Someone from Rome may or may not have a whole Lotta respect for someone from Venice. The dialects are a little bit different and between some of the dialects someone from northern Italy might not be able to understand somebody from southern Italy completely. Also there’s this idea in Italy that southern Italy which incidentally doesn’t see is much tourism is a little bit on the redneck side. There’s also the joke that Sicily is so redneck it was booted off the mainland. Granted redneck might be a little bit of an American word to use but the idea of it being the countryfolk is really what I’m getting at. There’s a lot of parts of southern Italy that don’t see a whole lot of tourism. You go to Rome you go to Venice you go to Naples you go to Torino you go to Florence not a lot of people are going to the south east corner of the boot. I’m wondering if perhaps Stromboli might have been the personification of some more upper class Italians looking down on the much more lower-class Italians.

    As for saying he was brown as opposed to white like the blue fairy or Geppetto again he very well could’ve been Italian. I myself am extremely fair. I always attributed to being partially Irish German Ukrainian as well as Sicilian however my great grandmother came from the mountains of Sicily. She was whiter than me and considering that she was a working woman that’s pretty impressive. my father, uncle, and brother however tan. My dad could go out in the sun and come back brown. My father could be so dark at any given time that people thought he was Cuban and not Sicilian. I was always very jealous of the fact that he could tan and I instead turn into the red lobster (see what I did there).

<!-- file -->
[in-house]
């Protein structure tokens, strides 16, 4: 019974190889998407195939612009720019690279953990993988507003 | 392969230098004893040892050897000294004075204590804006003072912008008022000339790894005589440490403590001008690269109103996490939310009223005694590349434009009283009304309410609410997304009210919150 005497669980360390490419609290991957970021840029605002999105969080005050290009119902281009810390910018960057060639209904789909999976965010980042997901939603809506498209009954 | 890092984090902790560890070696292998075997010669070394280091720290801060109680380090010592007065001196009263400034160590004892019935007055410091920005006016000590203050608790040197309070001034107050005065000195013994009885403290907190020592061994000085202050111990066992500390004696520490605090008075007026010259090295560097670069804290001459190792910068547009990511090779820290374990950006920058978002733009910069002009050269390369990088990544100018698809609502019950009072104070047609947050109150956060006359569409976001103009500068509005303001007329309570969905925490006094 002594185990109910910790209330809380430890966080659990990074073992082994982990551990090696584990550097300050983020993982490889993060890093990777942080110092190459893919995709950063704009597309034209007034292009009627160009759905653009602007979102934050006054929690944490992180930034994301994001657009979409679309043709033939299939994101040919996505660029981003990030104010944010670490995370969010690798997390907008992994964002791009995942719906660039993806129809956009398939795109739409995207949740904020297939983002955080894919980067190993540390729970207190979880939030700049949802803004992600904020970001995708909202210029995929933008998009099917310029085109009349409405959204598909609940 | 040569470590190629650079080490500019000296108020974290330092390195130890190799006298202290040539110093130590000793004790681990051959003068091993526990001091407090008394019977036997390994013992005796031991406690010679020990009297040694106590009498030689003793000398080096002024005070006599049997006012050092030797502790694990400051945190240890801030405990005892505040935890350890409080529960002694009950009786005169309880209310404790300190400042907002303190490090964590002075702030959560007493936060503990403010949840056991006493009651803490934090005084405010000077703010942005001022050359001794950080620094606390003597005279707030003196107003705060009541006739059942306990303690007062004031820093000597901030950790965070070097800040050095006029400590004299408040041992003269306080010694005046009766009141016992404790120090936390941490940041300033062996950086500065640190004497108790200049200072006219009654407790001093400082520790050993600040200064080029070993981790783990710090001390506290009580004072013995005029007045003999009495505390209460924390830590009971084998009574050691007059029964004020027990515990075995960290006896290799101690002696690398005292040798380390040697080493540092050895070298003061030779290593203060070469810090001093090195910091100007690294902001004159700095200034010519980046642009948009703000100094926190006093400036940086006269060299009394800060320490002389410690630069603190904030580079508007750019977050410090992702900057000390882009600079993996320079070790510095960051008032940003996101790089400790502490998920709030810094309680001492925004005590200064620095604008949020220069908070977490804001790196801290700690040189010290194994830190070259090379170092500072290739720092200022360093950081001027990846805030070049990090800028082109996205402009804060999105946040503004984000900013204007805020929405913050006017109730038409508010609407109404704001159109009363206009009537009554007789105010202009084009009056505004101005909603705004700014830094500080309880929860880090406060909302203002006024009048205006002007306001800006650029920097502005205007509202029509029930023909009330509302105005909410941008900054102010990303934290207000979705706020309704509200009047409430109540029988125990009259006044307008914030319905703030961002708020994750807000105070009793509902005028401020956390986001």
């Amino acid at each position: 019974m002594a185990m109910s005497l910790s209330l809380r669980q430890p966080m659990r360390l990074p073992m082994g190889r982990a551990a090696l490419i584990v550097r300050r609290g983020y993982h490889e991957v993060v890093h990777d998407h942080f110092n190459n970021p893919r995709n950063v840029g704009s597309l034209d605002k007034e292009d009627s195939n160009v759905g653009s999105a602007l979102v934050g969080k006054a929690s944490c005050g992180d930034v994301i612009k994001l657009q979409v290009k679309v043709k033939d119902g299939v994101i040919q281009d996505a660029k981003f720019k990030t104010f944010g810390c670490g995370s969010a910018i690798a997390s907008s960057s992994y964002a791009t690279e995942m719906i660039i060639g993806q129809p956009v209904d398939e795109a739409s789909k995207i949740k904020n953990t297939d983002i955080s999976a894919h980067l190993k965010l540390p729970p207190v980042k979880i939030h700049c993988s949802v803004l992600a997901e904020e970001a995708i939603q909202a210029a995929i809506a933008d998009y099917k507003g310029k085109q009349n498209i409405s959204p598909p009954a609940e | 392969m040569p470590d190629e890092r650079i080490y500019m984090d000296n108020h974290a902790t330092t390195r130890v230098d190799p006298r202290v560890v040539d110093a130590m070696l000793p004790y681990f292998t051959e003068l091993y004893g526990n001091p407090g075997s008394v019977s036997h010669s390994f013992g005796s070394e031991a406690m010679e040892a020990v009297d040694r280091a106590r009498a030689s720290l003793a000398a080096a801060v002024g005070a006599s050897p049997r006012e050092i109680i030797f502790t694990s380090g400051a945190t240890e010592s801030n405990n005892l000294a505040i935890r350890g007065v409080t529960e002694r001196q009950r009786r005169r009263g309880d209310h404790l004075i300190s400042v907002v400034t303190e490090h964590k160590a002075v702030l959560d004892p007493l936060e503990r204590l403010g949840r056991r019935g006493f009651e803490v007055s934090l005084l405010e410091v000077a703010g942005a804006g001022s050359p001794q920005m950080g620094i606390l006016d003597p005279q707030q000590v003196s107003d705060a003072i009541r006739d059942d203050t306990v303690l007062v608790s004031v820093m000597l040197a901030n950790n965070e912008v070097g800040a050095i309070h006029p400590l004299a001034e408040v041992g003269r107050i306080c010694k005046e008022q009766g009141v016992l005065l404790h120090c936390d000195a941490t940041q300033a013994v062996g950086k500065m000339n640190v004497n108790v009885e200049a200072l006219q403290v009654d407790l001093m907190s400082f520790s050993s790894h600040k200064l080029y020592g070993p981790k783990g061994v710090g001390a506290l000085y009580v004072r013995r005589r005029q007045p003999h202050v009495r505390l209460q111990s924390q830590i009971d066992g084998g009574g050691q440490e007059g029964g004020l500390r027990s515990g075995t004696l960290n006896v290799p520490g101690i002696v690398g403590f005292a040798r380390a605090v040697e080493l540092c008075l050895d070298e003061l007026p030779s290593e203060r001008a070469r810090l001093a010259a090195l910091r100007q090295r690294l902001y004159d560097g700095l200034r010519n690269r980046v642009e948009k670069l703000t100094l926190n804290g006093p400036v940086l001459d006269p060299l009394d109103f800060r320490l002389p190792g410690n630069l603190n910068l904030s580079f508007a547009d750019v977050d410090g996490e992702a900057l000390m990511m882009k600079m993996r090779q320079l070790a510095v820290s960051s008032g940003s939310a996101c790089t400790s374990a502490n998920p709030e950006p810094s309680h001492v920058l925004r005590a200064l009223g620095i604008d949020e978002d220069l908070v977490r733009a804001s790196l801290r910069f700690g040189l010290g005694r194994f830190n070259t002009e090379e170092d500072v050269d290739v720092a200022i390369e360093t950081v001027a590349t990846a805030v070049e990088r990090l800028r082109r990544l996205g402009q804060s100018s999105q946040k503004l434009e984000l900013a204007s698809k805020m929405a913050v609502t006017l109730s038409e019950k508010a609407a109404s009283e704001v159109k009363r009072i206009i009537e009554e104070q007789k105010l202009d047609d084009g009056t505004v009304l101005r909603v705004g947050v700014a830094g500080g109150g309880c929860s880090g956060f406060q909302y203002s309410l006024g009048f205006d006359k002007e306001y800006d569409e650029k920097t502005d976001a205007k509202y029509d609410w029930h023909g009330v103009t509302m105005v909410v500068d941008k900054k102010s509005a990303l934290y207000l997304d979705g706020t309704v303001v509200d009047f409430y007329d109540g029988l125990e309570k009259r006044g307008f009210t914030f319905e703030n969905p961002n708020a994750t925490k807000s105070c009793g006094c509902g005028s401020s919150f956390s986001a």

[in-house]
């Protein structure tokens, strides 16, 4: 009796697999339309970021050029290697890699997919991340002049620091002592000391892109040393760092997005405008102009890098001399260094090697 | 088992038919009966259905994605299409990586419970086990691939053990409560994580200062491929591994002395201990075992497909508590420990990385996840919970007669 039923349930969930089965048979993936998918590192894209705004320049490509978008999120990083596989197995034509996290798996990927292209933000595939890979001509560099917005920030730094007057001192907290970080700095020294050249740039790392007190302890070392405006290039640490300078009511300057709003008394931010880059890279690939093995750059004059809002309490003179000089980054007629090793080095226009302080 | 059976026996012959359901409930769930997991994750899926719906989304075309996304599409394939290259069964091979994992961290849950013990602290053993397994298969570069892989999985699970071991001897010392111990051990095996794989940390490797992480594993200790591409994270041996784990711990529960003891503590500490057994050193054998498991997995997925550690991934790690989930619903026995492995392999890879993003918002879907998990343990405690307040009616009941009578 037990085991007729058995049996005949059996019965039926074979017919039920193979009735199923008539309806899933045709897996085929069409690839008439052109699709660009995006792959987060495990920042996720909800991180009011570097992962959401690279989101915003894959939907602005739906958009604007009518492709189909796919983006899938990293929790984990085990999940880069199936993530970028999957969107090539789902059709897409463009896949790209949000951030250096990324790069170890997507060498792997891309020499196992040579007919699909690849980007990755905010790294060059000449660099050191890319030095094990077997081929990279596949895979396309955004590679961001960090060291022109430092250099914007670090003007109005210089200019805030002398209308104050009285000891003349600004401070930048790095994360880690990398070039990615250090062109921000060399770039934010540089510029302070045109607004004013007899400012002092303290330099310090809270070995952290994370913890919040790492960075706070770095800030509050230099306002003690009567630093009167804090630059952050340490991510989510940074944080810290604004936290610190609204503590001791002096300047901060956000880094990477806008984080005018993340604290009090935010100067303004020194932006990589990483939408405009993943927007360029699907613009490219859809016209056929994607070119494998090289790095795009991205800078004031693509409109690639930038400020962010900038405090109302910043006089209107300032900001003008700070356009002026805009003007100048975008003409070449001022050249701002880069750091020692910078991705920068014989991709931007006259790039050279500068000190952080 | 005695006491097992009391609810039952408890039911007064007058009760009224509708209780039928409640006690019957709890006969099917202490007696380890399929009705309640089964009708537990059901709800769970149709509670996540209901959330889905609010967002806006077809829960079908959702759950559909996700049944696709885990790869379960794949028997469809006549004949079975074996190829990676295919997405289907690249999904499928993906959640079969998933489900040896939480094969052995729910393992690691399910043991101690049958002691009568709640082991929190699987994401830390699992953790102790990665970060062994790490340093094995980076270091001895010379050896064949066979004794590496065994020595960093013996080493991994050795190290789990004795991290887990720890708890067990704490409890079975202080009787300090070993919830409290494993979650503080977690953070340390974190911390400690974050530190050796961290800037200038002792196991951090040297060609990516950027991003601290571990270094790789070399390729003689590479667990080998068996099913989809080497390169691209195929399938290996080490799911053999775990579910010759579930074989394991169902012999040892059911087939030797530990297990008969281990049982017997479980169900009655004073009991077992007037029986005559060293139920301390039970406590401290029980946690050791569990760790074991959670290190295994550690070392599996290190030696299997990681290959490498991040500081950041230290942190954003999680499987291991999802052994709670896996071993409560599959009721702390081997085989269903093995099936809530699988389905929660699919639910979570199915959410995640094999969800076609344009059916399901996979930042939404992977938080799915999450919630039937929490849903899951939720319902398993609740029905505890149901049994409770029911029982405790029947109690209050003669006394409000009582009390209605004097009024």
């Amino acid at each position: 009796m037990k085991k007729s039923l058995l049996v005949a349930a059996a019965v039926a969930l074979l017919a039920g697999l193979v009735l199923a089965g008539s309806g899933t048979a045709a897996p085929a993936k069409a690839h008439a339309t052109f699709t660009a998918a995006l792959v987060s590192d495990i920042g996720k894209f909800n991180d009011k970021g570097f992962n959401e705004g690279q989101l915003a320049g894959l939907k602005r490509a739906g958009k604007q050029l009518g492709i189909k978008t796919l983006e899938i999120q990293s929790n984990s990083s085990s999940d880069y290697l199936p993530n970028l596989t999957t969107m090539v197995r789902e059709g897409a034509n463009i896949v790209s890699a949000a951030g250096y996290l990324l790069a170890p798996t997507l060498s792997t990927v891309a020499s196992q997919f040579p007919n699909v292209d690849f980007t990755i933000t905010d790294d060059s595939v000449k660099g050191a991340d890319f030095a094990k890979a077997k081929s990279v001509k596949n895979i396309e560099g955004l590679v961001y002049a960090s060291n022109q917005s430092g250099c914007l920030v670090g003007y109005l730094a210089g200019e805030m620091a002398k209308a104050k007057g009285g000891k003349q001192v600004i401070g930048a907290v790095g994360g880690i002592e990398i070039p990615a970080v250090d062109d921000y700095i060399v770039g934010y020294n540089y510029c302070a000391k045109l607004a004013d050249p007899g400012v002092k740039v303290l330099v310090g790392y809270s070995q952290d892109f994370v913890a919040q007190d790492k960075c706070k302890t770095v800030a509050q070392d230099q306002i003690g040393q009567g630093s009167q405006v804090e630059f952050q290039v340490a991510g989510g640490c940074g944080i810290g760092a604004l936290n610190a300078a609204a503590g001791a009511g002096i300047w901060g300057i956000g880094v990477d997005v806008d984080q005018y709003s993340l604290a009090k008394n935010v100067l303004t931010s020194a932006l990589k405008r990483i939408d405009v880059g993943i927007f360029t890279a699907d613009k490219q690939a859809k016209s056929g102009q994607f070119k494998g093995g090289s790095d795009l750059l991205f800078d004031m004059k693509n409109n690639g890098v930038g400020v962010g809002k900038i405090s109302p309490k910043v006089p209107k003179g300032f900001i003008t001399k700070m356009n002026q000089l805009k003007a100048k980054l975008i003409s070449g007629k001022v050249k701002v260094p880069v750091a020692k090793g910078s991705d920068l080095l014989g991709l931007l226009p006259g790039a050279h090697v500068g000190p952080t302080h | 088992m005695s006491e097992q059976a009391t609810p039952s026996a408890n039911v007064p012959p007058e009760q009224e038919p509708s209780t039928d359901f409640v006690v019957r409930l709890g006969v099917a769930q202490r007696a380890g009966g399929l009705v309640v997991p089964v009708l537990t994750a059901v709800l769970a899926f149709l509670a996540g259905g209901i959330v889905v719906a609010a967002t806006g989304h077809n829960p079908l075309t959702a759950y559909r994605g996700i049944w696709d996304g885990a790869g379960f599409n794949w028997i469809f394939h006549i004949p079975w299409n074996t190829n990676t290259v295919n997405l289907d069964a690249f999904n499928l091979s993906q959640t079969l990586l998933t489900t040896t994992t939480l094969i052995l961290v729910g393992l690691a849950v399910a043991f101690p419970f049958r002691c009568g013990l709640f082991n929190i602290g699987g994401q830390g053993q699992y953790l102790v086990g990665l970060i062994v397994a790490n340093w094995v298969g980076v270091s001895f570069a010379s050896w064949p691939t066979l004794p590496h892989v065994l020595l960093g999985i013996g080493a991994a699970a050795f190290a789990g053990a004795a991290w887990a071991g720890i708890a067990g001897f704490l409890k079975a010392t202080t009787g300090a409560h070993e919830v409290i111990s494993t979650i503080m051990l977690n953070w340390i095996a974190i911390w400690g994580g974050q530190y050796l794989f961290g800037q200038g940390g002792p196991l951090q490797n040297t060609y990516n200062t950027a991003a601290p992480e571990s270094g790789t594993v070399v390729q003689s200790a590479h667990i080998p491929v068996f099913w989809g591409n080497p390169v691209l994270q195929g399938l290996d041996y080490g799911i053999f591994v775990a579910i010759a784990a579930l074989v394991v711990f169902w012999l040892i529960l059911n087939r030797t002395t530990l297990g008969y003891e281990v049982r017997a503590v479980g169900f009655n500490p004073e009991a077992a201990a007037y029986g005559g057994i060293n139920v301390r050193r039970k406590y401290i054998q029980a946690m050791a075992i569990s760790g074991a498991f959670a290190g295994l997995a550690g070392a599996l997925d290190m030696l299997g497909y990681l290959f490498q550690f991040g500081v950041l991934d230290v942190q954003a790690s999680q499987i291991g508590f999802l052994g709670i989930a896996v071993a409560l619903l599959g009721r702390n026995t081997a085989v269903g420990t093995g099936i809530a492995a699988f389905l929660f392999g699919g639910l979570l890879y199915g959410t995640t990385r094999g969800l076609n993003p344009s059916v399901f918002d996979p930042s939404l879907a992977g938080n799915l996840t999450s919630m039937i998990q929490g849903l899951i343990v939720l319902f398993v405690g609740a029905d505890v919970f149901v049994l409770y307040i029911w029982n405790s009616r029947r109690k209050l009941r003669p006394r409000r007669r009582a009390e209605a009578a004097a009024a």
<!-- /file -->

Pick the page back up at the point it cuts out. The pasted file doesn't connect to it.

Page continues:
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  24. MerlinEmrys

    MerlinEmrys Hicitus Pinicus!

    Rating - 100%
    428   0   0

    Whoo hoo! Time for some responses! :D

    @timeerkat
    I really love your point about Figaro's style! Eric Larson (one of the Nine Old Men) was lead animator for Figaro and also a major animator for characters like Cinderella and the Owl from Bambi (where we especially see that sort of softness). Geppetto, on the other hand, was animated by Fred Moore, who was a lead animator on the Dwarfs in Snow White. So that would explain those connections! The nose on Geppetto definitely gives it away. XD

    Also, your note about the title cards! When I first saw it, I was like "IT'S A HIDDEN MESSAGE!!" And wrote out about seven or so letters before I realized it just alternated First and last names... I was majorly bummed.

    And as I said earlier, I'm glad someone took up for Jiminy. It's true, he never really claimed to be the paragon of morality and was rather thrust into the role by the Blue Fairy. But still, he so frequently turns tail in a huff that how can he expect Pinocchio to be any better? He just wasn't a good role model--but neither was anyone else in the film, honestly... And if the opening of the film, where it's just him, if he had mentioned something like "Well let you me tell you about how I learned to be a conscience..." that would give me some arc for his character to travel.

    But, not matter what, this will always be Jiminy Cricket to me.

    @NutMeg